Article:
The emotional side of diabetes

CHERYL BARCLAY

The diagnosis of diabetes or prediabetes is an alert that can help you slow the condition’s progression with adjustments to diet and lifestyle. Making those changes takes time and plenty of support. There is an emotional side to managing diabetes, and a certified diabetes educator (CDE) can help you understand and overcome these challenges.

Many patients are shocked to hear they have diabetes. They may not have the traditional symptoms, or there may not be anyone else in their family who has the condition. Denial is a common reaction, but unfortunately, it delays you in making recommended changes to improve your health. Sitting down with your primary care provider or a CDE to see how your blood sugar levels relate to established guidelines is a good starting point for understanding and accepting your diagnosis.

Fear is another common emotion. Many patients worry that they are going to need insulin, that they will have to give up all of their favorite foods, or that they are guaranteed to suffer severe complications because of their condition. Through diabetes education, you learn that you can still enjoy a little of everything in moderation. There are hundreds of thousands of people who have learned to manage their diabetes and lived for decades without using insulin or developing complications.

Well-meaning friends and family members can frustrate and confuse a new diabetes patient with conflicting advice, misinformation and frightening stories. The most reliable guidelines are tailored directly to you and your unique lifestyle. This can come from your primary care provider, a CDE or any primary sources that these experts recommend.

Managing diabetes requires forming new habits. Just as many people struggle with their first attempts to quit smoking, lose weight or start exercising, it’s important to accept that you may not do it perfectly or completely at first, but you shouldn’t give up! Diabetes educators have helped many people find sure footing on this journey, and they have tips and suggestions to help you overcome challenges, avoid common pitfalls and be successful. A diabetes support group is another resource that can help you adjust to your new condition with advice from experts and opportunities to share experiences with others.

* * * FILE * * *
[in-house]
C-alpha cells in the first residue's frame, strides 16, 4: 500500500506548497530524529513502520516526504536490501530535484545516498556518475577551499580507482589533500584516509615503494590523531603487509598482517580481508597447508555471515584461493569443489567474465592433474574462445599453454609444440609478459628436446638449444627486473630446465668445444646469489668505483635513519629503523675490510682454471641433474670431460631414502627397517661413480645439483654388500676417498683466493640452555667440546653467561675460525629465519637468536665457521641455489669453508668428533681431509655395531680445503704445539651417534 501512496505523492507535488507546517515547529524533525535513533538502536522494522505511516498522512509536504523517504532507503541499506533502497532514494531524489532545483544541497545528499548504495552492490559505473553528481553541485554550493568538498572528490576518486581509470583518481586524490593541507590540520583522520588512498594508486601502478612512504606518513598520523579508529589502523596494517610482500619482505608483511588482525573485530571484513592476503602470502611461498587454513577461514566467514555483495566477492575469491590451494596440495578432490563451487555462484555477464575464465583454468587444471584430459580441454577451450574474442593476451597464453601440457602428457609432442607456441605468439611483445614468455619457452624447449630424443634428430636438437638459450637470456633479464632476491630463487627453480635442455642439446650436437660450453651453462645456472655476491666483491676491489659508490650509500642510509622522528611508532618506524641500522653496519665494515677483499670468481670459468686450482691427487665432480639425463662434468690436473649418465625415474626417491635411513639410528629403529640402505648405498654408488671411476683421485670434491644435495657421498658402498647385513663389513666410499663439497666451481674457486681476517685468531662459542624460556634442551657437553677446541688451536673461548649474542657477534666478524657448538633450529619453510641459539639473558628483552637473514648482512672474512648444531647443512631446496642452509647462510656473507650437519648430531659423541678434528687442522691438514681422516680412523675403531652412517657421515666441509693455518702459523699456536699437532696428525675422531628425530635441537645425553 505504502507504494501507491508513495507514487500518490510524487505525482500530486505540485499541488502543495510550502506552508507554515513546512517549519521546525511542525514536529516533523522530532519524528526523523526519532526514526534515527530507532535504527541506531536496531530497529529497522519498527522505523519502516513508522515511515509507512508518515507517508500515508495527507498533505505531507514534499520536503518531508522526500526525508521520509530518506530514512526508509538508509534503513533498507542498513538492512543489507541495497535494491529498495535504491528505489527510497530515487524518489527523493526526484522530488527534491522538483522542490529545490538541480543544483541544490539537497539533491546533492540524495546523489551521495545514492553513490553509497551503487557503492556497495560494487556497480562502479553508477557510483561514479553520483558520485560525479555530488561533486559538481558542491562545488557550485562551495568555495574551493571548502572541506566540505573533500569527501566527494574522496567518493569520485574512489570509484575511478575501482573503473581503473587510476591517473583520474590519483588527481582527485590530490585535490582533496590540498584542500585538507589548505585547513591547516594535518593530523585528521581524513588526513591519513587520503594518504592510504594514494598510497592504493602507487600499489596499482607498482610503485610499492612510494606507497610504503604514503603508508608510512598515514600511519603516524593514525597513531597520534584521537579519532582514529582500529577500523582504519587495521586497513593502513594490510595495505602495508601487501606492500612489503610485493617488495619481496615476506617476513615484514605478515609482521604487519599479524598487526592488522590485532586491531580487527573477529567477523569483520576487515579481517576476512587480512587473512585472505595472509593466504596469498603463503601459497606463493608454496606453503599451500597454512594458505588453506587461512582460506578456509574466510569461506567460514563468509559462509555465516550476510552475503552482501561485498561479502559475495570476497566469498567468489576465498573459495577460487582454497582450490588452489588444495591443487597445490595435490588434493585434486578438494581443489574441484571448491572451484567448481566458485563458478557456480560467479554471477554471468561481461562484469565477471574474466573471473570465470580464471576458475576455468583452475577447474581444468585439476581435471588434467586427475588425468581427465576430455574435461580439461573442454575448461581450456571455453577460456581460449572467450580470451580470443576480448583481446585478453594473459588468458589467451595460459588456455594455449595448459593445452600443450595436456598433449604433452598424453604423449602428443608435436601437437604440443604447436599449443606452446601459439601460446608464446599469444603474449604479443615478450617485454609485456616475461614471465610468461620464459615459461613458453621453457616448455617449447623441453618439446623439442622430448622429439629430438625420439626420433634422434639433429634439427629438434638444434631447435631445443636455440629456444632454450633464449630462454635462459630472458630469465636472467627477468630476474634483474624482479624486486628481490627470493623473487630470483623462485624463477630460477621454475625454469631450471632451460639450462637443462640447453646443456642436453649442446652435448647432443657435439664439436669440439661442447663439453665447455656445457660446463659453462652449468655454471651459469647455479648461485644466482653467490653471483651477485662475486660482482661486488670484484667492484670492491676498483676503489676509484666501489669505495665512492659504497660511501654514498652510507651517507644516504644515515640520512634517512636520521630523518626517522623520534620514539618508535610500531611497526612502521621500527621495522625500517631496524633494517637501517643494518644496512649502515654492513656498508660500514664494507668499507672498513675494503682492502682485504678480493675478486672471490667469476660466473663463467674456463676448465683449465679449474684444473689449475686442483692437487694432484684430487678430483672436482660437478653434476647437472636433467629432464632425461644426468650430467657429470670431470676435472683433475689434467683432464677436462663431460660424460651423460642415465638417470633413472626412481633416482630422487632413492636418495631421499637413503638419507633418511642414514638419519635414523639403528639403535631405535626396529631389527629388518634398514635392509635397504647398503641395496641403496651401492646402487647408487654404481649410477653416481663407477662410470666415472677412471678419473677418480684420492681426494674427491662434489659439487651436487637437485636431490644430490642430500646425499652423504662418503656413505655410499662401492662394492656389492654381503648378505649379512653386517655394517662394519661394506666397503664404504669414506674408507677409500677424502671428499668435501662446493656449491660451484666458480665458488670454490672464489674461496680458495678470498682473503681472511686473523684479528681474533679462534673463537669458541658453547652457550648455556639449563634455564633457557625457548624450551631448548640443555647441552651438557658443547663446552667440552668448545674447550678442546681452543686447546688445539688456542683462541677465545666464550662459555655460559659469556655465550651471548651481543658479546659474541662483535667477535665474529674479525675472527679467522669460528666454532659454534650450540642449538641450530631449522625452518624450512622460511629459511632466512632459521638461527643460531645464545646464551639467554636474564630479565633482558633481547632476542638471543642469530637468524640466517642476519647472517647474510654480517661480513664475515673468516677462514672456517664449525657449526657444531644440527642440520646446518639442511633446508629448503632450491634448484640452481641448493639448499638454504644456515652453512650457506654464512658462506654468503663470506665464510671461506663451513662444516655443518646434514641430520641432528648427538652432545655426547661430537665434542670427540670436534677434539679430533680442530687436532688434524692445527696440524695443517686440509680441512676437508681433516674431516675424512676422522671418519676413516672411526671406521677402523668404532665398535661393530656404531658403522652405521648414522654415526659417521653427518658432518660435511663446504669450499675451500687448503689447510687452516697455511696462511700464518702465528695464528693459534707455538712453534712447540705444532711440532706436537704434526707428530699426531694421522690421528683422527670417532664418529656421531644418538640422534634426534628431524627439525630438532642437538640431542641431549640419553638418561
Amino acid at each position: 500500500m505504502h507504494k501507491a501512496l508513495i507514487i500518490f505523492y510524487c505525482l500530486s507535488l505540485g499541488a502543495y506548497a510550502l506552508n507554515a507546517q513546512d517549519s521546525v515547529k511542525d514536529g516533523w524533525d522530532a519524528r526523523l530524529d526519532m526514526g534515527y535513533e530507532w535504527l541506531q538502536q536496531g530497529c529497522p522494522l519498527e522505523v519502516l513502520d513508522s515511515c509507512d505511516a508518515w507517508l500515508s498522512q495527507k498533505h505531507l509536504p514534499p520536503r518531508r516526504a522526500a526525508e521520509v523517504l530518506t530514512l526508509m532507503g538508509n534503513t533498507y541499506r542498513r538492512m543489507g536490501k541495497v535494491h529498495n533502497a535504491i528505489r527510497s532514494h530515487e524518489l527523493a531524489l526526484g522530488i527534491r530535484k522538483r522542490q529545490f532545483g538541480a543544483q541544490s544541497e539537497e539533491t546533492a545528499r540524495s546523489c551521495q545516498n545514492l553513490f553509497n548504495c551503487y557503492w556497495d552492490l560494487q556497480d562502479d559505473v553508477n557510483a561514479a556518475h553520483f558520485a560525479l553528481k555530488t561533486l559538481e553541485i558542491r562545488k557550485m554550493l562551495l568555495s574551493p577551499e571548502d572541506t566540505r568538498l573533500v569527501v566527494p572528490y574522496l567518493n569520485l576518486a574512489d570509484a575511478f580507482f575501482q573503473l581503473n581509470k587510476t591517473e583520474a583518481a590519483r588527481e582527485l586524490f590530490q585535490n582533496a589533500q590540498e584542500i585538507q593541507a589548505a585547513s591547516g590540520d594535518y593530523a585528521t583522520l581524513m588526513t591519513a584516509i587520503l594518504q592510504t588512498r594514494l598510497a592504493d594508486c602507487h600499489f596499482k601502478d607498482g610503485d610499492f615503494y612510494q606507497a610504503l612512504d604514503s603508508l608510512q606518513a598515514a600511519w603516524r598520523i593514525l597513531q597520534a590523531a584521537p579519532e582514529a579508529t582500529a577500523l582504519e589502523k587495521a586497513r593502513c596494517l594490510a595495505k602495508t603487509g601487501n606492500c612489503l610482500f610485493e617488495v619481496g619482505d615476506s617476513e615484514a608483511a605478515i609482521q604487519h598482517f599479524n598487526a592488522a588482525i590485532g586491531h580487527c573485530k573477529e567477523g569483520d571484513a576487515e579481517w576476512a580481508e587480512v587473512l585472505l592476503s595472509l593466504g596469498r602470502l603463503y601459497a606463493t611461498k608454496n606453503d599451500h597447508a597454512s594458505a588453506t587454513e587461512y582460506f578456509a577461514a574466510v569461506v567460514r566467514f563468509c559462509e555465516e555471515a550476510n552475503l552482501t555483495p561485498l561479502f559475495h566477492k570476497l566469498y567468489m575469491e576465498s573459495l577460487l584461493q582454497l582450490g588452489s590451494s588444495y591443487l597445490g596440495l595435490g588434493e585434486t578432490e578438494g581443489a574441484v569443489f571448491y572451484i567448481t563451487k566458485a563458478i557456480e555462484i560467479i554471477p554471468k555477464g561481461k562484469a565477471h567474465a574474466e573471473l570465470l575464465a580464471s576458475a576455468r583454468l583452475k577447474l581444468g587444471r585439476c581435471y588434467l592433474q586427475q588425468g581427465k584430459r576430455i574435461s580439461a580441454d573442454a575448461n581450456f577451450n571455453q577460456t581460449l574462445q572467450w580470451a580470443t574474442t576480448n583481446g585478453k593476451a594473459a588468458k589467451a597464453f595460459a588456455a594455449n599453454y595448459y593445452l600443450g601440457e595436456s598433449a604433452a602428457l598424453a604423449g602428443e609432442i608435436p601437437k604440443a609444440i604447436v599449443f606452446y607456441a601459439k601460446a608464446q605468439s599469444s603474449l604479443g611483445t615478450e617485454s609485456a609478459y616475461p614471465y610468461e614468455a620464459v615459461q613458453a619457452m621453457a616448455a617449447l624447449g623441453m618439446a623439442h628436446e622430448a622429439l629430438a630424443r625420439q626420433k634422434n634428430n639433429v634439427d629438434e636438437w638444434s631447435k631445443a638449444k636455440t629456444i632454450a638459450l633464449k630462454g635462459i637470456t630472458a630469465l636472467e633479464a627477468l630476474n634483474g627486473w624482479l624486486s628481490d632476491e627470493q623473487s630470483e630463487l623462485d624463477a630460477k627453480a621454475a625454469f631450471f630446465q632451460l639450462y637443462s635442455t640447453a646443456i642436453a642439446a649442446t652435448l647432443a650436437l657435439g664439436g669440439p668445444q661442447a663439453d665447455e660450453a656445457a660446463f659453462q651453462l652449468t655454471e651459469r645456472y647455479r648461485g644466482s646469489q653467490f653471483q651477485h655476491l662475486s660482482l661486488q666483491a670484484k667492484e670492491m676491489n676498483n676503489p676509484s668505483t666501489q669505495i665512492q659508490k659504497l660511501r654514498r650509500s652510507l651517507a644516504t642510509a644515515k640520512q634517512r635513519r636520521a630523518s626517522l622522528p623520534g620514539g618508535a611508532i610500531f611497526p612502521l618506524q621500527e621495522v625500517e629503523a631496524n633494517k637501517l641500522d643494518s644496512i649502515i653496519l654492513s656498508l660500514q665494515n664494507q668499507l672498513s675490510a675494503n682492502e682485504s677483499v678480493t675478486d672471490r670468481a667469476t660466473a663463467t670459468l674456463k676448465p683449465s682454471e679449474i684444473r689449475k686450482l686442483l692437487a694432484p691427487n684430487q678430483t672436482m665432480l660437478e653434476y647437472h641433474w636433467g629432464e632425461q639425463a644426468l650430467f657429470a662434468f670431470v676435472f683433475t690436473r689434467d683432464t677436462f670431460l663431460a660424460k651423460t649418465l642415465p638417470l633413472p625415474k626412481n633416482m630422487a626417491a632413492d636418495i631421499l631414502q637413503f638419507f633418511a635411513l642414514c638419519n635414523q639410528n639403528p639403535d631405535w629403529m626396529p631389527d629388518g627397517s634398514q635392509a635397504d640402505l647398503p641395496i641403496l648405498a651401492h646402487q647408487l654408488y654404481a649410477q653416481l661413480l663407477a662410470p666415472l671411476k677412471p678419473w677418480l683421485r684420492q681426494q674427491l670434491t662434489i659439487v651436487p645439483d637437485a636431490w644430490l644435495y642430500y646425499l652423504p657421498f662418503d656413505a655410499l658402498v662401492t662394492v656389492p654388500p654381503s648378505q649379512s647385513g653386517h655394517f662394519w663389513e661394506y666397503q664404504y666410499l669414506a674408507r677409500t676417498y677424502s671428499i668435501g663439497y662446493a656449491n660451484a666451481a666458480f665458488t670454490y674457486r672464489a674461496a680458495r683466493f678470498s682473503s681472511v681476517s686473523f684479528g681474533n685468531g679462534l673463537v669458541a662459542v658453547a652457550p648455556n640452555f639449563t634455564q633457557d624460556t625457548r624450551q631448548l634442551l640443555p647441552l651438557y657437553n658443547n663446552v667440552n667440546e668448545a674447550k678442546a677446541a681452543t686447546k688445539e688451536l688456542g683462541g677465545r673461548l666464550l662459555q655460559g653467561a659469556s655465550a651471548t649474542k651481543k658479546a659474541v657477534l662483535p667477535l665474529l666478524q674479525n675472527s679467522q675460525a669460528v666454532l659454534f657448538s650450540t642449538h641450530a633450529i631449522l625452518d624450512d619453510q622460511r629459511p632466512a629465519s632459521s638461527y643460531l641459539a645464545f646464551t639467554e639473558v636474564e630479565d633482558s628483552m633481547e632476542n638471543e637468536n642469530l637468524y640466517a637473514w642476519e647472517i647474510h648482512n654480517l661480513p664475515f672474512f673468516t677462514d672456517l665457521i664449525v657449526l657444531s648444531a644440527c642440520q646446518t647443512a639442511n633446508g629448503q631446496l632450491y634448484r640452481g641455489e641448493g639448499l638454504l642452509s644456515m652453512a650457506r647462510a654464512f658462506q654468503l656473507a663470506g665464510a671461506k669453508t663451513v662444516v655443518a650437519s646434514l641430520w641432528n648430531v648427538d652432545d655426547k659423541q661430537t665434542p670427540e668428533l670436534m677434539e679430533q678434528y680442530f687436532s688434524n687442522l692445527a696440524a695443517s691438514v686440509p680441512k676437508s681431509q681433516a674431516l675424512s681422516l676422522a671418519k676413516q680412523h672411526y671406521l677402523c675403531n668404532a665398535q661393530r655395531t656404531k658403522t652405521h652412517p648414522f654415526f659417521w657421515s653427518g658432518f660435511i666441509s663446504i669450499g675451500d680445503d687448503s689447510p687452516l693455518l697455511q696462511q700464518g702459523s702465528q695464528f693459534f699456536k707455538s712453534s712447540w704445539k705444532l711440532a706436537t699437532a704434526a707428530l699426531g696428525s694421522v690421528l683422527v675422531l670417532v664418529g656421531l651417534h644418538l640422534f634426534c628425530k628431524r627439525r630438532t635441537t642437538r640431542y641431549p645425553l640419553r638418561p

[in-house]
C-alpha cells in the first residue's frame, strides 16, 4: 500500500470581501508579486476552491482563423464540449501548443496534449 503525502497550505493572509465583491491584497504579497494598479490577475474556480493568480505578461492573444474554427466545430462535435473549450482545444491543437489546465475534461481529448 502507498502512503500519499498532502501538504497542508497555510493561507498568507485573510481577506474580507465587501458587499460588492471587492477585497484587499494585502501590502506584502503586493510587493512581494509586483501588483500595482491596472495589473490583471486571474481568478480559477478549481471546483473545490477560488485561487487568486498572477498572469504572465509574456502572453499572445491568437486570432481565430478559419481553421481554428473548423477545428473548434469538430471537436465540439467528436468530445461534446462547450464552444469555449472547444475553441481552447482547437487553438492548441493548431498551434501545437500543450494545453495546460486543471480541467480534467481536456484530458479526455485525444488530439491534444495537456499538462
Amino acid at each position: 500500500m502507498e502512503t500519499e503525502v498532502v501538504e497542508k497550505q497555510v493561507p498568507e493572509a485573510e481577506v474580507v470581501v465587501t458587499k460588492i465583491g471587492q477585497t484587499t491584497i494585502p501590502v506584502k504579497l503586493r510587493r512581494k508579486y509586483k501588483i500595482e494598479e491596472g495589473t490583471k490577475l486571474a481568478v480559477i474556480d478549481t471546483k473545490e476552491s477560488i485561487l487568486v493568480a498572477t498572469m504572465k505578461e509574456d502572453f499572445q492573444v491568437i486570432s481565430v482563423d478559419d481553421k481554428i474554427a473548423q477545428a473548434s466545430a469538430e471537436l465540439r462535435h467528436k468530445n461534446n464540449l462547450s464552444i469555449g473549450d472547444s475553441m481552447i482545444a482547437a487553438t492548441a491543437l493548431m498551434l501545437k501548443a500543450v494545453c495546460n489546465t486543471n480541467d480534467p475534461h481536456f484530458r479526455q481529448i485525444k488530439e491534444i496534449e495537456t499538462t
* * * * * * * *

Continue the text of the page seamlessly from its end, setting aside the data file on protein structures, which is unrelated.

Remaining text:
Learning to deal with stress is an important part of managing diabetes. Stress can directly impact blood glucose levels. In addition, when under stress you may be less likely to take good care of yourself. Checking blood glucose levels is an important part of diabetes self care, but it can also become a source of stress when levels aren’t ideal even with your best efforts. The impact can have a cyclical effect as stress builds and then continues to have a negative impact on your numbers. Working with a diabetes educator can help you develop realistic expectations for your blood glucose levels so you can keep this one source of stress in check.

While not everyone who has diabetes suffers from depression, the condition does increase your risks. It’s important to recognize the signs of depression and get help early. Many symptoms of depression, such as lack of appetite, sleep and energy, can interfere with good diabetes management.

Learning to manage your diabetes is an ongoing process, and fortunately, CDEs are prepared to help you master both the physical and emotional challenges you may face. Talk to your primary care provider about a referral today.

Cheryl Barclay is a registered nurse and certified diabetes educator with Diabetes and Nutritional Care Center at UPMC Susquehanna. She has been a Type 1 diabetic for 46 years.

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